PURPOSE: New multiple sclerosis (MS) disease-modifying therapies (DMTs), which exert beneficial effects through prevention of relapse, limitation of disability progression, and improvement of patients' quality of life, have recently emerged. Nonetheless, these DMTs are not without associated complications (severe adverse events like. progressive multifocal leukoencephalopathy). Patient follow-up requires regular clinical evaluations and close monitoring with magnetic resonance imaging (MRI). Detection of new T2 lesions and potential brain atrophy measurements contribute to the evaluation of treatment effectiveness. Current MRI protocols for MS recommend the acquisition of an annual gadolinium (Gd) enhanced MRI, resulting in administration of high volume of contrast agents over time and Gd accumulation in the brain. METHODS: A consensus report was established by neuroradiologists and neurologists from the French Observatory of MS, which aimed at reducing the number of Gd injections required during MS patient follow-up. RECOMMENDATIONS: The French Observatory of MS recommends the use of macrocyclic Gd enhancement at time of diagnosis, when a new DMT is introduced, at 6-month re- baseline, and when previous scans are unavailable for comparison. Gd administration can be performed as an option in case of relapse or suspicion of intercurrent disease such as progressive multifocal leukoencephalopathy. Other follow-up MRIs do not require contrast enhancement, provided current and previous MRI acquisitions follow the same standardized protocol including 3D FLAIR sequences.

21/05/2020 | Brain Struct Funct   IF 3.3
A systematic comparison of structural-, structural connectivity-, and functional connectivity-based thalamus parcellation techniques.
Iglehart C, Monti M, Cain J, Tourdias T, Saranathan M

The thalamus consists of several histologically and functionally distinct nuclei increasingly implicated in brain pathology and important for treatment, motivating the need for development of fast and accurate thalamic parcellation. The contrast between thalamic nuclei as well as between the thalamus and surrounding tissues is poor in T1- and T2-weighted magnetic resonance imaging (MRI), inhibiting efforts to date to segment the thalamus using standard clinical MRI. Automatic parcellation techniques have been developed to leverage thalamic features better captured by advanced MRI methods, including magnetization prepared rapid acquisition gradient echo (MP-RAGE), diffusion tensor imaging (DTI), and resting-state functional MRI (fMRI). Despite operating on fundamentally different image contrasts, these methods claim a high degree of agreement with the Morel stereotactic atlas of the thalamus. However, no comparison has been undertaken to compare the results of these disparate parcellation methods. We have implemented state-of-the- art structural-, diffusion-, and functional imaging-based thalamus parcellation techniques and used them on a single set of subjects. We present the first systematic qualitative and quantitative comparison of these methods. The results show that DTI parcellation agrees more with structural parcellation in the larger thalamic nuclei, while rsfMRI parcellation agrees more with structural parcellation in the smaller nuclei. Structural parcellation is the most accurate in the delineation of small structures such as the habenular, antero-ventral, and medial geniculate nuclei.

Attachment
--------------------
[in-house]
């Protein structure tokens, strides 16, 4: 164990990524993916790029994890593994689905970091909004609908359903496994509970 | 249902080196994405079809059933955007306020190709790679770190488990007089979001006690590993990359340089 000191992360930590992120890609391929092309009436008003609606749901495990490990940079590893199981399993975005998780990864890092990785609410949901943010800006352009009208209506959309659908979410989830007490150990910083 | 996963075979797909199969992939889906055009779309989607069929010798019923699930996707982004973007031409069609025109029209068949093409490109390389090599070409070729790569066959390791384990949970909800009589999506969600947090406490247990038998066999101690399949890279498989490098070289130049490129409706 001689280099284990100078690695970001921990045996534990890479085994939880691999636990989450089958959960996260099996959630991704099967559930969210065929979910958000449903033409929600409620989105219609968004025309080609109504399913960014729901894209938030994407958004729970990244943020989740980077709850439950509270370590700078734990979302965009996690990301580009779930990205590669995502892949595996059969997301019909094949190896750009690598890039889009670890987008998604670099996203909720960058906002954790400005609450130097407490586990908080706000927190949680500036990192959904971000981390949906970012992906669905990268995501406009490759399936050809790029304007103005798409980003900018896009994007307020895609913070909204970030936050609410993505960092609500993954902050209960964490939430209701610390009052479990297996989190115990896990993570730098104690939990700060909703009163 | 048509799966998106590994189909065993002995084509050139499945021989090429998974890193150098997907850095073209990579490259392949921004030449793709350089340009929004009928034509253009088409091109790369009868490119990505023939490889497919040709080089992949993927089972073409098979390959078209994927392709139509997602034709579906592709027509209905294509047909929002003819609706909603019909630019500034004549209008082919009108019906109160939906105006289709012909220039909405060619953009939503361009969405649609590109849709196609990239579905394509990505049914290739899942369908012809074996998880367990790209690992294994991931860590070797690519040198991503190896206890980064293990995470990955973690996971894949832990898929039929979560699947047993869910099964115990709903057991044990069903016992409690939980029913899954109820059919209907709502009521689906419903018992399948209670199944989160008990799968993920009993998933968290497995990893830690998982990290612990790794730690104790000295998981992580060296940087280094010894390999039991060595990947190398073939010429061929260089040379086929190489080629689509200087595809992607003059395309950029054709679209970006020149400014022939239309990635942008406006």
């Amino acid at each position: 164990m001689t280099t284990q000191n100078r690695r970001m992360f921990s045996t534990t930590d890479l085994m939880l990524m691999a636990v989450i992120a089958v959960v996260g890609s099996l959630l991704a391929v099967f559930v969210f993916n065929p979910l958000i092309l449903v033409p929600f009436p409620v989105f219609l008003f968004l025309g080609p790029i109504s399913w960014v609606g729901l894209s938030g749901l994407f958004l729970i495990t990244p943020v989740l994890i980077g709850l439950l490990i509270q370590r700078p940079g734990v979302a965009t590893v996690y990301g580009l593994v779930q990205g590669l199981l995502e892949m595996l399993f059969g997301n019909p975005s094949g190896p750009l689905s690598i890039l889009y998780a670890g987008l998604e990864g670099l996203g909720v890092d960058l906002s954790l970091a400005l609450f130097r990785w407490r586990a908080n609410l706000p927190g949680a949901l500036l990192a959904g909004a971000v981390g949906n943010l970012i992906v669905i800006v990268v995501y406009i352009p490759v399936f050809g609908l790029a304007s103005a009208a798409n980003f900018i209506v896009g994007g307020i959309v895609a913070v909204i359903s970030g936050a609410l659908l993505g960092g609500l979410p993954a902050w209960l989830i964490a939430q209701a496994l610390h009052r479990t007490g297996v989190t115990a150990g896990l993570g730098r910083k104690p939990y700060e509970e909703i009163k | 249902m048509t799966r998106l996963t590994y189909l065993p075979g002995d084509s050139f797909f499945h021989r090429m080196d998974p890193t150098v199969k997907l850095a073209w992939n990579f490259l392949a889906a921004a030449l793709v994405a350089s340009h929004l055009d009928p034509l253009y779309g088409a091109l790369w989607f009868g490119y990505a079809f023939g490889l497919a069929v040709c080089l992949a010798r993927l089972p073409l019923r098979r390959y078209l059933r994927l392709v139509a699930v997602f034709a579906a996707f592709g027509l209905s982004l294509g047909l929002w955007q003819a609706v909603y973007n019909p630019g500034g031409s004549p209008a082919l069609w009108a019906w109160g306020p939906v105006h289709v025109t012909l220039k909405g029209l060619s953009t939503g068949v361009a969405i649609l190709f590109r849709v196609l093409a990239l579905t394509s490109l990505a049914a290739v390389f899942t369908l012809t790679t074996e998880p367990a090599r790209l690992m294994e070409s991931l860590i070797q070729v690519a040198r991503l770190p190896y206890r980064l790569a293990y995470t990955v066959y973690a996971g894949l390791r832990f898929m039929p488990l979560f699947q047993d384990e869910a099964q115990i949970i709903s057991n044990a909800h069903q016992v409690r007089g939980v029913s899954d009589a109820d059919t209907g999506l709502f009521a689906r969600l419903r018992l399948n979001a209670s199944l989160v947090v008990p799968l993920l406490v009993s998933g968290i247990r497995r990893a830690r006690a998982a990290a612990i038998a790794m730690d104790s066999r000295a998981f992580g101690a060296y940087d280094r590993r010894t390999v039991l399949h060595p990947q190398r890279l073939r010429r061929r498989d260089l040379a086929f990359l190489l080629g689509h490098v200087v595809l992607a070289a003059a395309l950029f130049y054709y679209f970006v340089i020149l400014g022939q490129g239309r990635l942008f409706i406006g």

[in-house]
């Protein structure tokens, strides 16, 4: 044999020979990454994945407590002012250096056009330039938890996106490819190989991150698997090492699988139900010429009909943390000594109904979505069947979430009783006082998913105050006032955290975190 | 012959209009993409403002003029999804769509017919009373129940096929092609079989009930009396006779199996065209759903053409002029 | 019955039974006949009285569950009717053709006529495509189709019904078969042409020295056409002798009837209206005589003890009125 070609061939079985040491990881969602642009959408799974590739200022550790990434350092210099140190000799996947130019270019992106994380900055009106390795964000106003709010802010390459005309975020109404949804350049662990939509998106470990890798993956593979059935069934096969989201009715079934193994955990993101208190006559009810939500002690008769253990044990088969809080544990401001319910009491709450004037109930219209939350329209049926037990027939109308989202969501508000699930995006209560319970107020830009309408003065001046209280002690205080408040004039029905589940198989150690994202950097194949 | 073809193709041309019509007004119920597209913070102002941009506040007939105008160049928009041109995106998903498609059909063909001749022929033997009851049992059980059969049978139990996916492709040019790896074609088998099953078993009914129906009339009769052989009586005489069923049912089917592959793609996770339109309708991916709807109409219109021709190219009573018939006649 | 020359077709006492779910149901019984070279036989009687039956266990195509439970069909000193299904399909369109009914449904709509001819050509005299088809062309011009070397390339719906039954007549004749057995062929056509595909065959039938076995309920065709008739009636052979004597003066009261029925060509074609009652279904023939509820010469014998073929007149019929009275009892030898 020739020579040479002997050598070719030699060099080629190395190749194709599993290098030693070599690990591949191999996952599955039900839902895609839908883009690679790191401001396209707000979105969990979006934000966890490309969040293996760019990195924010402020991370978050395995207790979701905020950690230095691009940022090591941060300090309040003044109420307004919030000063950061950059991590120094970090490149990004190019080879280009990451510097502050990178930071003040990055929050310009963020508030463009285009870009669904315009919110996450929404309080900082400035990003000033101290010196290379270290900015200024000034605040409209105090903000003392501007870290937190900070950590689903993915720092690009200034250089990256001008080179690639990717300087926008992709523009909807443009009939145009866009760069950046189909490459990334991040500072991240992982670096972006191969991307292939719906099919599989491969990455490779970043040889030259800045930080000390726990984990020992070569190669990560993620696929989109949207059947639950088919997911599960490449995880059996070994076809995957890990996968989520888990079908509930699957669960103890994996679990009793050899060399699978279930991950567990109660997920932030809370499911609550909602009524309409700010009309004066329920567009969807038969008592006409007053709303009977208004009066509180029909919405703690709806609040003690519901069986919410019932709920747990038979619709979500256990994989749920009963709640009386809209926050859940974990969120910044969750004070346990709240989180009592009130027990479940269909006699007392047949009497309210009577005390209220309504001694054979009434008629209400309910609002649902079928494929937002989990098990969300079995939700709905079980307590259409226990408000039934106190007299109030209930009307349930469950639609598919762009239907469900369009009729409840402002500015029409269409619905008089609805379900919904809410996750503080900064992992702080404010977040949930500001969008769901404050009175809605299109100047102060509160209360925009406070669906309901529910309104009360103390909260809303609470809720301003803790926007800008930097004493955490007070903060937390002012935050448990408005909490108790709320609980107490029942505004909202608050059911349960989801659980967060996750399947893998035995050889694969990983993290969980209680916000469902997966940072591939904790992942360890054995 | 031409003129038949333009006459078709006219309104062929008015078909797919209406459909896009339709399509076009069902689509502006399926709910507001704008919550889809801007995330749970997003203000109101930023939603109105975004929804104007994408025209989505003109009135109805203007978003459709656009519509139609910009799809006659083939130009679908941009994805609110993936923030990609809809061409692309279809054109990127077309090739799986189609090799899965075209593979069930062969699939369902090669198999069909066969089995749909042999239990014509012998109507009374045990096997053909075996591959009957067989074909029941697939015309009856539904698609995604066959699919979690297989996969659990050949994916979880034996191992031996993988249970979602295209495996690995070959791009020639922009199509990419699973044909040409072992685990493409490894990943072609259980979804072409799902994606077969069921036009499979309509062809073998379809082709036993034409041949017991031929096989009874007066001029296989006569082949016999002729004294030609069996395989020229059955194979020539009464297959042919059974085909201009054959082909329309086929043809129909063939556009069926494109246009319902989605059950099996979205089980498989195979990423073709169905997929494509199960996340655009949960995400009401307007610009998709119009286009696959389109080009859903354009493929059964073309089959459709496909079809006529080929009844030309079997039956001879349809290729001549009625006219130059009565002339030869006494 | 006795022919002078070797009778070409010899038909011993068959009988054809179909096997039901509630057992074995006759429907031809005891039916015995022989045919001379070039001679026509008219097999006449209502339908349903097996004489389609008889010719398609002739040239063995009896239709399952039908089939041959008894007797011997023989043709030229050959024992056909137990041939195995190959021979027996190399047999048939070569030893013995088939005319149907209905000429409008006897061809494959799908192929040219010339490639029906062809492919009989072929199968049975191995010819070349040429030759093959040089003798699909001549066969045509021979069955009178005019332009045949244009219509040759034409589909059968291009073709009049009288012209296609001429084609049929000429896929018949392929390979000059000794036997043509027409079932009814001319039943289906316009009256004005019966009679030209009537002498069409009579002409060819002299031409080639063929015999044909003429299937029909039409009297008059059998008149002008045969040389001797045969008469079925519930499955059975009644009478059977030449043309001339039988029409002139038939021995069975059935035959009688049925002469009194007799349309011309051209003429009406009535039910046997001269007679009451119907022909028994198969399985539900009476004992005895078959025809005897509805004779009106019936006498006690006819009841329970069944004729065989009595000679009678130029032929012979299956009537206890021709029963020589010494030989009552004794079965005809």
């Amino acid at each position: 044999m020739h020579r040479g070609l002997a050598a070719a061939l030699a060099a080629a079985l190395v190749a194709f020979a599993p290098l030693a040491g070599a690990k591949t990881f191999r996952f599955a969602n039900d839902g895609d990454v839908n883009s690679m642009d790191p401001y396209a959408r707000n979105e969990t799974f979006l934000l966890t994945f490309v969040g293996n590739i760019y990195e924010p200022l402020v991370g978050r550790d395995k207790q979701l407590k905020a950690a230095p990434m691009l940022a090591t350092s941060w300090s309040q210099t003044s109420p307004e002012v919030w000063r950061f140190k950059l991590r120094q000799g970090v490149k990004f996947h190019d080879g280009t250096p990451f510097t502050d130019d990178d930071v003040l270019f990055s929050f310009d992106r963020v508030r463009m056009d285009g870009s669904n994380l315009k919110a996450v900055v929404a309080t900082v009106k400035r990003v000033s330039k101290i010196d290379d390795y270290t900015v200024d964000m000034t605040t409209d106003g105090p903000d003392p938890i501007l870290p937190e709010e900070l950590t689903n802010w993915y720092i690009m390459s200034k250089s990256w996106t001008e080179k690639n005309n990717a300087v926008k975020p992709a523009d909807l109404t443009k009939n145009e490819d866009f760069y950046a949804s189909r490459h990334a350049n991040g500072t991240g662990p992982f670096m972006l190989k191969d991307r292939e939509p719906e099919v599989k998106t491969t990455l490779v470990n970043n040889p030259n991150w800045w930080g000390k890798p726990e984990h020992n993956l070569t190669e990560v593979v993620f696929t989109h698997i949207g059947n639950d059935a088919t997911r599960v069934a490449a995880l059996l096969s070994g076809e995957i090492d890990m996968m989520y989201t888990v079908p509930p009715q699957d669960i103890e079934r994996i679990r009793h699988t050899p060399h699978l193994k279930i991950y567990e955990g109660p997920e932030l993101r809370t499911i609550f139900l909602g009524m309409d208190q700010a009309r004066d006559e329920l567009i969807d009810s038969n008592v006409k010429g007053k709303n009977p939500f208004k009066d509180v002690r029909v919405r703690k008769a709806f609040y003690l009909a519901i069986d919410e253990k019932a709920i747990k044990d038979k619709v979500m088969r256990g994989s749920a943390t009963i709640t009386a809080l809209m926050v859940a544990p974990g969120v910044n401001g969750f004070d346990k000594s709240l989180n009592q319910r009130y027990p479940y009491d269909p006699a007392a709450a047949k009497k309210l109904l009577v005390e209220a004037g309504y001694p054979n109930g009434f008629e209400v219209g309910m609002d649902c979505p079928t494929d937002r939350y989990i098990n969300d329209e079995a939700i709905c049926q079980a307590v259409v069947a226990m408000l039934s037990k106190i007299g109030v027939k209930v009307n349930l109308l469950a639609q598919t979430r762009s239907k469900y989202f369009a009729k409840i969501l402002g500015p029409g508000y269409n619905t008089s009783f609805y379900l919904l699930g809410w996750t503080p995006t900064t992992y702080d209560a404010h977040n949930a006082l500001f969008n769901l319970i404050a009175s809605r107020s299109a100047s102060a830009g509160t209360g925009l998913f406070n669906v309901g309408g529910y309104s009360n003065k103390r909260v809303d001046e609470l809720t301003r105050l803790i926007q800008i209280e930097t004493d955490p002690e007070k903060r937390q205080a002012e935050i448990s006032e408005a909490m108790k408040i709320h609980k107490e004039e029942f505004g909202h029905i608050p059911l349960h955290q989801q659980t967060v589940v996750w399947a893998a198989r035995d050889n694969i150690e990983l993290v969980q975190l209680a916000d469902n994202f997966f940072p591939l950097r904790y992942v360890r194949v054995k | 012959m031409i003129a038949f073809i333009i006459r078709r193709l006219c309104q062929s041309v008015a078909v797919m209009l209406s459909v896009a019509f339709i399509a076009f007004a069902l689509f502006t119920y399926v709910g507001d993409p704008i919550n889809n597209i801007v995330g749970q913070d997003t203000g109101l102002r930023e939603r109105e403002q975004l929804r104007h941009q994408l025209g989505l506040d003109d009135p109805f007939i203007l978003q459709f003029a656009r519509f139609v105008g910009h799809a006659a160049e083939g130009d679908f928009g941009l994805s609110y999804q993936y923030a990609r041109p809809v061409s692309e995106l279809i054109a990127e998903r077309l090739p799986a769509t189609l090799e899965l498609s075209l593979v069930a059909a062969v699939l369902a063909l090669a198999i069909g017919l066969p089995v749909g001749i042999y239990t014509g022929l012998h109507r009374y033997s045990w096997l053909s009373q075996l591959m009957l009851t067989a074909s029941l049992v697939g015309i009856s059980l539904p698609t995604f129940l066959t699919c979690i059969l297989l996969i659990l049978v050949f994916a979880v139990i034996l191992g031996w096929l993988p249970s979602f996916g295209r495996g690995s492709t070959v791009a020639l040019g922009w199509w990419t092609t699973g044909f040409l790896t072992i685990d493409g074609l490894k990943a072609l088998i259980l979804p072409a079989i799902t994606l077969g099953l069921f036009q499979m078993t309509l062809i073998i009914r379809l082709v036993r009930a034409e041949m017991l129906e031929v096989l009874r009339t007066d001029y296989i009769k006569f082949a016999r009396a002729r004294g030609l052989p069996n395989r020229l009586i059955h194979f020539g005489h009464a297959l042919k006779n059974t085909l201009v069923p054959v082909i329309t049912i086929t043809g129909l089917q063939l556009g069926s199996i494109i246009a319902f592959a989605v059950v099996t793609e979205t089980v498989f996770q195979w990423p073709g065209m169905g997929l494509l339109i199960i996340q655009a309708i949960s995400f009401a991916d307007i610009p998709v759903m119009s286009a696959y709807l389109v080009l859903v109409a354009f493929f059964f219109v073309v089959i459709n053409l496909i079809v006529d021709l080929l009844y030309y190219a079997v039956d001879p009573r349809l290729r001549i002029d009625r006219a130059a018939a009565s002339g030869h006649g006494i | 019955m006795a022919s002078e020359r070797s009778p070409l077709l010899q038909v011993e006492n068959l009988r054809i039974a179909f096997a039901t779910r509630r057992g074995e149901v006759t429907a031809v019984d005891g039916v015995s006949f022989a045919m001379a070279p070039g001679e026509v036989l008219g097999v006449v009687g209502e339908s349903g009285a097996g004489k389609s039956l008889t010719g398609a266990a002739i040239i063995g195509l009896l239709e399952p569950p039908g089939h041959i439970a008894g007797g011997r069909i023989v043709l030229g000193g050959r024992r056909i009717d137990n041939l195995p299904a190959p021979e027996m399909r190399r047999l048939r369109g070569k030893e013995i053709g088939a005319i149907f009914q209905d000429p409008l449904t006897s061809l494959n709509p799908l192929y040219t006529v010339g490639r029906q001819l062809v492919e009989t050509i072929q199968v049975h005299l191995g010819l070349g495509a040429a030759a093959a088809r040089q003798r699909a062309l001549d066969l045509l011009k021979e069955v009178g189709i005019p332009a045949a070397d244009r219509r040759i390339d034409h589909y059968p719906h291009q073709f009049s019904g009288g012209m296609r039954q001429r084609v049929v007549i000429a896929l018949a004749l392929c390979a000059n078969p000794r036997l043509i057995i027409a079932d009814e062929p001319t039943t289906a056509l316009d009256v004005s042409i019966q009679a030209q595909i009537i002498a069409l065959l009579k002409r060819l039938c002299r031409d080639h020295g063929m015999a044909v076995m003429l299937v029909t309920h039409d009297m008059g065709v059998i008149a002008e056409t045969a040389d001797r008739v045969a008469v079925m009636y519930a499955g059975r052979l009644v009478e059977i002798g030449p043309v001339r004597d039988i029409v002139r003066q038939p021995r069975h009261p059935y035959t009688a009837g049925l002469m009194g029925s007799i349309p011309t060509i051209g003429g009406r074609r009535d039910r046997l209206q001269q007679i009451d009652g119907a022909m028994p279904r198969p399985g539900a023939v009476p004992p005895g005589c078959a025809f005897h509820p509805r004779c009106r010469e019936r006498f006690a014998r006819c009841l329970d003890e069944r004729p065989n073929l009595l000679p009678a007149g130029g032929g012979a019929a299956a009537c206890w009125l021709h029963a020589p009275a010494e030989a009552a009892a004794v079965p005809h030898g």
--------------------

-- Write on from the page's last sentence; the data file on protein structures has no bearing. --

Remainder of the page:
16/04/2020 | Eur J Neurol   IF 4.5
Advanced multiparametric magnetic resonance imaging of multinodular and vacuolating neuronal tumor.
Lecler A, Broquet V, Bailleux J, Carsin B, Adle-Biassette H, Baloglu S, Forestier G, Bonneville F, Calvier E, Chauvet D, Comby PO, Cottier JP, Cotton F, Deschamps R, Diard-Detoeuf C, Ducray F, Drissi C, Elmaleh M, Farras J, Aguilar Garcia J, Gerardin E, Grand S, Jianu DC, Kremer S, Loiseau H, Magne N, Mejdoubi M, Moulignier A, Ollivier M, Nagi S, Rodallec M, Shor N, Tourdias T, Vandendries C, Anxionnat R, Duron L, Savatovsky J

BACKGROUND AND PURPOSE: Multinodular and vacuolating neuronal tumor (MVNT) of the cerebrum is a rare brain lesion with suggestive imaging features. The aim of our study was to report the largest series of MVNTs so far and to evaluate the utility of advanced multiparametric magnetic resonance (MR) techniques. METHODS: This multicenter retrospective study was approved by our institutional research ethics board. From July 2014 to May 2019, two radiologists read in consensus the MR examinations of patients presenting with a lesion suggestive of an MVNT. They analyzed the lesions' MR characteristics on structural images and advanced multiparametric MR imaging. RESULTS: A total of 64 patients (29 women and 35 men, mean age 44.2 +/- 15.1 years) from 25 centers were included. Lesions were all hyperintense on fluid-attenuated inversion recovery and T2-weighted imaging without post-contrast enhancement. The median relative apparent diffusion coefficient on diffusion-weighted imaging was 1.13 [interquartile range (IQR), 0.2]. Perfusion-weighted imaging showed no increase in perfusion, with a relative cerebral blood volume of 1.02 (IQR, 0.05) and a relative cerebral blood flow of 1.01 (IQR, 0.08). MR spectroscopy showed no abnormal peaks. Median follow-up was 2 (IQR, 1.2) years, without any changes in size. CONCLUSIONS: A comprehensive characterization protocol including advanced multiparametric magnetic resonance imaging sequences showed no imaging patterns suggestive of malignancy in MVNTs. It might be useful to better characterize MVNTs.